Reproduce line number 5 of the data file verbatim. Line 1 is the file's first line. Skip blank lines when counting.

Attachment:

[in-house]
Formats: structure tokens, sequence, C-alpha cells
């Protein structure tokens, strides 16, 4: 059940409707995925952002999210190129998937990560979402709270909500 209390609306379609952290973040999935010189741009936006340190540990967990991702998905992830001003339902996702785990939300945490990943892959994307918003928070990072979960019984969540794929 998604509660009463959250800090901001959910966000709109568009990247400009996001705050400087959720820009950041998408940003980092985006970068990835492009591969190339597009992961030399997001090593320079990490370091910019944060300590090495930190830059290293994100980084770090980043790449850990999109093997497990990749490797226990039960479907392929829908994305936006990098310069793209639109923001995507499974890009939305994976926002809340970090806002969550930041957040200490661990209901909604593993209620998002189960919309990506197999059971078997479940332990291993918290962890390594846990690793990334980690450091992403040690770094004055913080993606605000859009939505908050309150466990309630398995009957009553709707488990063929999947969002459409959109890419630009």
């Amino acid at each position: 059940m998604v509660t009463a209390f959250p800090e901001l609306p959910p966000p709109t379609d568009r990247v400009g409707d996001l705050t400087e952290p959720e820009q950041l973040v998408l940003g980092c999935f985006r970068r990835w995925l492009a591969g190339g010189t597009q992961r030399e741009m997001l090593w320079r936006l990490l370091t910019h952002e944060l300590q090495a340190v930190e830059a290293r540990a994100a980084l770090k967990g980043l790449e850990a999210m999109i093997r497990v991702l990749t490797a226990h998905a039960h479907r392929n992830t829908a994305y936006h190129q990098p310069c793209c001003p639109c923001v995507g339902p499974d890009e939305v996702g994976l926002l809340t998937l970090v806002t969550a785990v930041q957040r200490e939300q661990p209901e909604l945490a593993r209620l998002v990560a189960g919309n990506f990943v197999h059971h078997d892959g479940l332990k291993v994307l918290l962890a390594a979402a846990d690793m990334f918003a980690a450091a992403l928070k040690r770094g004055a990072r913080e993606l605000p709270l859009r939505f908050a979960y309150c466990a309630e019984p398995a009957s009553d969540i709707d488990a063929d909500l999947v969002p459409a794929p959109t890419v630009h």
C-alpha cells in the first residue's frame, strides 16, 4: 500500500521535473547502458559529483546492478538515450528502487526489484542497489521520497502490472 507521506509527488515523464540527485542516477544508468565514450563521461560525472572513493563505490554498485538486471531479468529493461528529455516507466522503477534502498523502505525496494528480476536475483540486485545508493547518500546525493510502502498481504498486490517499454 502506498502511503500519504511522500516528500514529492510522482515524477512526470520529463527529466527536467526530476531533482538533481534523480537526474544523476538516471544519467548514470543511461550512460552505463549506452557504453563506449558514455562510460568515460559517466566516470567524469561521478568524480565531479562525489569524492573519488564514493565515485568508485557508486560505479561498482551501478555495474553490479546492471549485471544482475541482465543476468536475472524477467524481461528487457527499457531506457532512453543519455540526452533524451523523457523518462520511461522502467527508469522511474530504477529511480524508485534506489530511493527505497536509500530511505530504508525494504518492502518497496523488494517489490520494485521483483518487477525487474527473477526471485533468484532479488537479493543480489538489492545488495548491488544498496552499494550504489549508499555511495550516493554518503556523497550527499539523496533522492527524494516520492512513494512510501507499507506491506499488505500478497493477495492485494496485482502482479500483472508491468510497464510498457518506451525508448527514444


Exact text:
C-alpha cells in the first residue's frame, strides 16, 4: 500500500521535473547502458559529483546492478538515450528502487526489484542497489521520497502490472 507521506509527488515523464540527485542516477544508468565514450563521461560525472572513493563505490554498485538486471531479468529493461528529455516507466522503477534502498523502505525496494528480476536475483540486485545508493547518500546525493510502502498481504498486490517499454 502506498502511503500519504511522500516528500514529492510522482515524477512526470520529463527529466527536467526530476531533482538533481534523480537526474544523476538516471544519467548514470543511461550512460552505463549506452557504453563506449558514455562510460568515460559517466566516470567524469561521478568524480565531479562525489569524492573519488564514493565515485568508485557508486560505479561498482551501478555495474553490479546492471549485471544482475541482465543476468536475472524477467524481461528487457527499457531506457532512453543519455540526452533524451523523457523518462520511461522502467527508469522511474530504477529511480524508485534506489530511493527505497536509500530511505530504508525494504518492502518497496523488494517489490520494485521483483518487477525487474527473477526471485533468484532479488537479493543480489538489492545488495548491488544498496552499494550504489549508499555511495550516493554518503556523497550527499539523496533522492527524494516520492512513494512510501507499507506491506499488505500478497493477495492485494496485482502482479500483472508491468510497464510498457518506451525508448527514444